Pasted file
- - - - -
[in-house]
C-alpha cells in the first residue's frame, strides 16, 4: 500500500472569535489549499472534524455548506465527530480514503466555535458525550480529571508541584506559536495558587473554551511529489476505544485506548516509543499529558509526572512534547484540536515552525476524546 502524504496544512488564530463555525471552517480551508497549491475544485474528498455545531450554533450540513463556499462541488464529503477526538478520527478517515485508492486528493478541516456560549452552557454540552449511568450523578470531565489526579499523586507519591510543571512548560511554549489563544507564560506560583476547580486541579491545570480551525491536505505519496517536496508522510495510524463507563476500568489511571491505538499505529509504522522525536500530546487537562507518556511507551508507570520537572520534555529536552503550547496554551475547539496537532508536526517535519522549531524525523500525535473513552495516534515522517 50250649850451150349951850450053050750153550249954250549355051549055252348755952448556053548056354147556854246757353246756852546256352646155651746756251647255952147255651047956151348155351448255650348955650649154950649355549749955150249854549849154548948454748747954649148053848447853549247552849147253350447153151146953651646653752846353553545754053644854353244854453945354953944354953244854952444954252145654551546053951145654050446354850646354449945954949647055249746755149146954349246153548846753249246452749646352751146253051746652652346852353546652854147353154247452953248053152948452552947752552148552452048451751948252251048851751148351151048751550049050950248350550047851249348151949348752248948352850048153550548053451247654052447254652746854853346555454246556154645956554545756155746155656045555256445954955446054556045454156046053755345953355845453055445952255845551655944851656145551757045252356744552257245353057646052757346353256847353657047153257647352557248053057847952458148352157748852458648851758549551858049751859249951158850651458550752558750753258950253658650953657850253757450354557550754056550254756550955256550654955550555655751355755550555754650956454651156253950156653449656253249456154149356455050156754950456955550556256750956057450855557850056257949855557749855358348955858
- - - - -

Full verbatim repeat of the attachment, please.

[in-house]
C-alpha cells in the first residue's frame, strides 16, 4: 500500500472569535489549499472534524455548506465527530480514503466555535458525550480529571508541584506559536495558587473554551511529489476505544485506548516509543499529558509526572512534547484540536515552525476524546 502524504496544512488564530463555525471552517480551508497549491475544485474528498455545531450554533450540513463556499462541488464529503477526538478520527478517515485508492486528493478541516456560549452552557454540552449511568450523578470531565489526579499523586507519591510543571512548560511554549489563544507564560506560583476547580486541579491545570480551525491536505505519496517536496508522510495510524463507563476500568489511571491505538499505529509504522522525536500530546487537562507518556511507551508507570520537572520534555529536552503550547496554551475547539496537532508536526517535519522549531524525523500525535473513552495516534515522517 50250649850451150349951850450053050750153550249954250549355051549055252348755952448556053548056354147556854246757353246756852546256352646155651746756251647255952147255651047956151348155351448255650348955650649154950649355549749955150249854549849154548948454748747954649148053848447853549247552849147253350447153151146953651646653752846353553545754053644854353244854453945354953944354953244854952444954252145654551546053951145654050446354850646354449945954949647055249746755149146954349246153548846753249246452749646352751146253051746652652346852353546652854147353154247452953248053152948452552947752552148552452048451751948252251048851751148351151048751550049050950248350550047851249348151949348752248948352850048153550548053451247654052447254652746854853346555454246556154645956554545756155746155656045555256445954955446054556045454156046053755345953355845453055445952255845551655944851656145551757045252356744552257245353057646052757346353256847353657047153257647352557248053057847952458148352157748852458648851758549551858049751859249951158850651458550752558750753258950253658650953657850253757450354557550754056550254756550955256550654955550555655751355755550555754650956454651156253950156653449656253249456154149356455050156754950456955550556256750956057450855557850056257949855557749855358348955858